INTERNATIONAL. Experiential marketing, brand activation and consumer engagement specialist CircleSquare has called on the travel retail industry to challenge the status quo of customer engagement – and consider a new extended customer journey approach – in what it describes as a “defining moment” for the channel.
The agency said that the COVID-19 crisis is accelerating a digital transformation that travel retail was “bound to go through” to stay relevant. With passenger numbers likely to be depressed for some time the company said that with a smaller customer base, a new approach is urgently needed.
CircleSquare’s Hong Kong-based Managing Partner Stephane Zermatten explained: “We can’t rely on the airport’s natural traffic anymore; we need to think differently. We need to come up with a new customer engagement model that allows us to increase footfall, dwell time and engagement with our customers – a model that even takes the conversation away from the prices.”
CircleSquare – which has offices in London, Hong Kong, Singapore, Shanghai, Dubai and Taipei – is a pioneer in experiential activations. Ten years ago it broke new ground in travel retail when it partnered with Hendrick’s Gin for its launch into the channel.
“Since then,” said Zermatten, “to some extent every brand has done a variation of the same, with an underlying model that remains identical: an in-store or concourse activation with little thought given to communication beyond what is happening inside the airport.”
He said that the travel industry can learn from local markets on how brands engage with their customers. “There is no more online and offline engagement, but a complete channel agnosticism. Customers expect to be engaged with a consistent and relevant message delivered seamlessly across all touch-points of their journey.”
“Obviously for travel retail this implies a collaboration between all stakeholders, and I’m glad to see these discussions are getting traction in the industry,” Zermatten added. “Brands also need to consider collaborating with their local markets counterparts to succeed in communicating seamlessly along our customer’s entire journey.”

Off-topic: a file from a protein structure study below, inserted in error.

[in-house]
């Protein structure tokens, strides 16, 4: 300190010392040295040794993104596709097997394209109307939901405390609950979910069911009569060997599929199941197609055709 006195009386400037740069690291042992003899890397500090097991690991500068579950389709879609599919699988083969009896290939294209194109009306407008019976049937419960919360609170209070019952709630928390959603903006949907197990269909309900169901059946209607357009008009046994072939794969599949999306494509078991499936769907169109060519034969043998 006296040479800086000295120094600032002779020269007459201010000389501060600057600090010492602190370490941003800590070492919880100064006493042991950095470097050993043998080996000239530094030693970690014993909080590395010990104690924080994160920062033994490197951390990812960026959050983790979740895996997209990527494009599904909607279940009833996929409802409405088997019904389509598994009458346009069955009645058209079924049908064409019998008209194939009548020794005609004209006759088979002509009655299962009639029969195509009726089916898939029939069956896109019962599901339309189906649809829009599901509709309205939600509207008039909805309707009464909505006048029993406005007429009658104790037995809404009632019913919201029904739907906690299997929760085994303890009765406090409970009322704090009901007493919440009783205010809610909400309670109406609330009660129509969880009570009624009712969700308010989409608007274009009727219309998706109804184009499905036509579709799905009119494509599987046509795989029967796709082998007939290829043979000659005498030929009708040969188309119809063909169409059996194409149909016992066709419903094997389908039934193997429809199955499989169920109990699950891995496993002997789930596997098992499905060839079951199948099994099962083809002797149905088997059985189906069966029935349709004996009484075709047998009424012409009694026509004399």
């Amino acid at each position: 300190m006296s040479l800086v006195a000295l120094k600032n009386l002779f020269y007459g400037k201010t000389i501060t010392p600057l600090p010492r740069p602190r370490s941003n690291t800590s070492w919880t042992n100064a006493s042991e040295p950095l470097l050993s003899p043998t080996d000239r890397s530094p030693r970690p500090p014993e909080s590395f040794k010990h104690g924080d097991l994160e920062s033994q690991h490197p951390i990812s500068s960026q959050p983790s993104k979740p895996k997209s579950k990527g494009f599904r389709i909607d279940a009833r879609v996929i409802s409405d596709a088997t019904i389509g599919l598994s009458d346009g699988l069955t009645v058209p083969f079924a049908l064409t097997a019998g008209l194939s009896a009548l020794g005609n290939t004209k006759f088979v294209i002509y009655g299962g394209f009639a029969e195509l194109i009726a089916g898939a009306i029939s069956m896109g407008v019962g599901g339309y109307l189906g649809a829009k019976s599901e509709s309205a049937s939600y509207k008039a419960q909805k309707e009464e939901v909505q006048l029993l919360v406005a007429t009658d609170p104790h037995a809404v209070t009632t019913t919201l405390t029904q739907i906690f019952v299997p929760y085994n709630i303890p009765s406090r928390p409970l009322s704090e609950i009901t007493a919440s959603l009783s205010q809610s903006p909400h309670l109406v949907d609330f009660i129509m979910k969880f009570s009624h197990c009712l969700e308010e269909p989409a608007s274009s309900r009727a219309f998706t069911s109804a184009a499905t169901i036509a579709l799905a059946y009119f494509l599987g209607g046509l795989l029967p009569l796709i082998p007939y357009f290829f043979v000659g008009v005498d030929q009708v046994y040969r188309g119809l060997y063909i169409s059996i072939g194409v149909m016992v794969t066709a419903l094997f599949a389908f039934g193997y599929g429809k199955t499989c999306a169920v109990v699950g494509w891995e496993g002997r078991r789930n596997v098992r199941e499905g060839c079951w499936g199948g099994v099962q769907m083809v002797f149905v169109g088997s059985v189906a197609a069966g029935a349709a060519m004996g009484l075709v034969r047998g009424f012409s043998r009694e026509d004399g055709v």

He cited the example of the work CircleSquare completed last summer with Luxottica. “We targeted shoppers on social media with personalised messages before their trip, effectively driving awareness for the campaign and creating footfall to the physical activation at Hamburg Airport. The result is one single campaign across digital media and physical retail space.”
Zermatten also highlighted Singapore Airlines’ KrisShop relaunch with technology partner AOE as an example of how a retailer can engage with shoppers across a longer journey and deliver personalised experiences.
The new approach should go even further, to advocacy and repeat purchase, he said. “It is important that customers take a little piece of their in-store experience with them, to share online or pass on to their friends, so the connection with the brand continues after the purchase. In Singapore for example, the average passenger travels six times a year. Is that not an opportunity to work on loyalty at a local level?”
Zermatten noted physical retail is not dead. “Touching, smelling and physically experiencing products will come back in time, but the role of the shops needs to change. It has to be defined by the experiences that cannot be delivered on a mobile phone. It has to become less transactional and more experiential.”
Zermatten concluded: “We have to look at our customers’ entire travel journey, from booking to destination, and challenge our ways of working together. Real value will come from delivering a seamless shopping experience that spans digital and physical touch-points, a consistent message, relevant to the time and place they are experienced.”